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Araujo, Ford wrong to attack Republicans for following Nevada’s public records law

Leading Democratic candidates for secretary of state and attorney general are attacking Republican officials for following Nevada’s public records law.

At issue was last year’s request from President Donald Trump’s election integrity commission for voter information. The commission, which Trump disbanded Wednesday, sought voter roll information from every state.

Officials in more than a dozen states refused to provide the information. Nevada wasn’t one of them. Last June, Secretary of State Barbara Cegavske said her office would provide most of the requested data.

Cegavske didn’t make this decision because she’s a Republican, although she is. Her office provided that information because state law requires it. Nevada law states that her office “shall establish and maintain an official statewide voter registration list, based on county records.” County officials must provide “names of all registered voters … free of charge to any person upon request.” Combine that with Nevada’s public records law, which mandates government officials release public information when someone requests it.

What Cegavske thought of Trump’s voter commission didn’t matter. The law made it her duty to release the information, and she did.

That was the end of it until Wednesday. That’s when Cegavske’s announced secretary of state opponent, Assemblyman Nelson Araujo, D-Las Vegas, attacked her.

“Secretary Barbara Cegavske should never have agreed to participate in this sham commission,” tweeted Araujo. “Secretary Cegavske willingly agreed to give away voters’ private, personal data for the sake of partisan political gain.”

What garbage, especially for someone running to be Nevada’s top election official. Not only does state law make this “private, personal” information public, but you can download Clark County’s entire voter-roll file from its website. Araujo is either utterly ignorant of what it means to be secretary of state or willing to lie for political gain. Araujo also implies he won’t follow the law if it benefits a political opponent.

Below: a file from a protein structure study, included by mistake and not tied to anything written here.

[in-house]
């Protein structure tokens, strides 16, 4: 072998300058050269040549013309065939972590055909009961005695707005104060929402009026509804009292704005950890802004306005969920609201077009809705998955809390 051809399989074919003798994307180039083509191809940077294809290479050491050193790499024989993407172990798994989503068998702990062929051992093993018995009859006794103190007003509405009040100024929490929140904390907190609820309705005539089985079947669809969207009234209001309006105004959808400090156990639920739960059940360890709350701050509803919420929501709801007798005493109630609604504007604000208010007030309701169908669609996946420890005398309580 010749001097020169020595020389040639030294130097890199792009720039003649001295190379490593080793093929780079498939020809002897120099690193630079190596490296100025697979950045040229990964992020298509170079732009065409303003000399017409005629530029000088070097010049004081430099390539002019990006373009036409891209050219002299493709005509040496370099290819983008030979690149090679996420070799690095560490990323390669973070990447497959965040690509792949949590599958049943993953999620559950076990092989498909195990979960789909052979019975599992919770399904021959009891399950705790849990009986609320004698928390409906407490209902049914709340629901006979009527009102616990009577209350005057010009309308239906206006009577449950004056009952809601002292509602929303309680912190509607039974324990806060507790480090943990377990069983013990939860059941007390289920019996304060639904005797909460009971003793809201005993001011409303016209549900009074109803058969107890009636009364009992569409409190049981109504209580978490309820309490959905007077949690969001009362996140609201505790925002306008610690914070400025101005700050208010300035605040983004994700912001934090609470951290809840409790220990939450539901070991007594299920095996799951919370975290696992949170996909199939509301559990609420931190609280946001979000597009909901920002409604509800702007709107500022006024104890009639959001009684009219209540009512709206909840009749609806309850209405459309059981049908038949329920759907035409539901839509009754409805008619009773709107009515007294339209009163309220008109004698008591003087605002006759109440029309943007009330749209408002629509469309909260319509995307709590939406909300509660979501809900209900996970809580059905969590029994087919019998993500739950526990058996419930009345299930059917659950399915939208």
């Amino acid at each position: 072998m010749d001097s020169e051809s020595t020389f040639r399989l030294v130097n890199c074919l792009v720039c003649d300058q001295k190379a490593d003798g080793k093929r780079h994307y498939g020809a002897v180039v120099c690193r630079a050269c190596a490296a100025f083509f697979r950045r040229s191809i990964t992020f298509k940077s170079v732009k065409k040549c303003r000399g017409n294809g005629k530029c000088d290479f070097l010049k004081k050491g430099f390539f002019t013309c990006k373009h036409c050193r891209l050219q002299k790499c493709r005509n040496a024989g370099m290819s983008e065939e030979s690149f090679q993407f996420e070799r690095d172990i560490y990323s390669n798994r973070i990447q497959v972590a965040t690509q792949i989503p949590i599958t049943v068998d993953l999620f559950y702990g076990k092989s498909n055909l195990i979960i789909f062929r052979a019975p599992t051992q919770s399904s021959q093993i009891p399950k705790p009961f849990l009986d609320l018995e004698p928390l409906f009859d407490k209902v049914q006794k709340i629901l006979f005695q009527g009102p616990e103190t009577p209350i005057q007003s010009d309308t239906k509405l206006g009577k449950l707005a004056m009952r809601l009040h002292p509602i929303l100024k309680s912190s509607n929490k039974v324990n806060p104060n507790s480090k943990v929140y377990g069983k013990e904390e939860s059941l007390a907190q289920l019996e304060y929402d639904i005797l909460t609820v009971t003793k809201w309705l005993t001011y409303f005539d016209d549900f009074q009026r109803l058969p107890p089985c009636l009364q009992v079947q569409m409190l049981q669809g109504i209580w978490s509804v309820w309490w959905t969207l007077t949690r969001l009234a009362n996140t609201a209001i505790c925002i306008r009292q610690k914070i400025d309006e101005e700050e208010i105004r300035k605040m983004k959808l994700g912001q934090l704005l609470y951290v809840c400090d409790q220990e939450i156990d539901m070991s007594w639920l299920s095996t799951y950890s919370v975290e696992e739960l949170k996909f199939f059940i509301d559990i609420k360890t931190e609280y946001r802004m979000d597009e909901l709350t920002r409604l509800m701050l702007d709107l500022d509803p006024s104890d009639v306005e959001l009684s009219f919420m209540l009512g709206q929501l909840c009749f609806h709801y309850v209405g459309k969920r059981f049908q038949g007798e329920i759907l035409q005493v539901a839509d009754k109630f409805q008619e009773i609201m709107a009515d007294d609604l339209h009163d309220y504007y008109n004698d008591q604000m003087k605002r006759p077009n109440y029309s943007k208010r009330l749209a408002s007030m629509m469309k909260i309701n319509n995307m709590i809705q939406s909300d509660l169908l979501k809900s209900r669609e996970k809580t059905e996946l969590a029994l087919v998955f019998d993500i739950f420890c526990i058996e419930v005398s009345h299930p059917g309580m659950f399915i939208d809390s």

That’s the worst quality you could have in an elections official, unless Araujo wants to run for the post in Russia or Iran.

He’s not the only one making problematic statements. Rep. Dina Titus tweeted, “Wondering why our Secretary of State handed over data to this sham commission created to disenfranchise and why our AG didn’t try to stop it???” Yes, that’s the original punctuation.

In response, Democratic candidate for attorney general and state Sen. Majority Leader Aaron Ford tweeted, “That’s a great question.”

Really? It’s not clear why Attorney General Adam Laxalt didn’t stop Cegavske from following the law? Maybe it’s because the job of Nevada’s chief law enforcement officer is to follow the law. If Ford doesn’t like that, he shouldn’t be running for attorney general.

Neither Araujo nor Ford returned my phone calls.

Candidates with this type of attitude toward Nevada’s public records law should terrify the public, especially reporters. When the news is good, government officials call you, looking for a story. When the news is bad, many government officials stall or refuse to release information. The public records law allows journalists and any citizen to find out everything their government is doing, even — or especially — when it embarrasses the public sector.

Araujo and Ford should either apologize or abandon their bids for higher office.

At the bare minimum, Nevada needs elected officials who will follow the law.

Victor Joecks’ column appears in the Opinion section each Sunday, Wednesday and Friday. Listen to him discuss his columns each Monday at 9 a.m. with Kevin Wall on 790 Talk Now. Contact him at vjoecks@reviewjournal.com or 702-383-4698. Follow @victorjoecks on Twitter.

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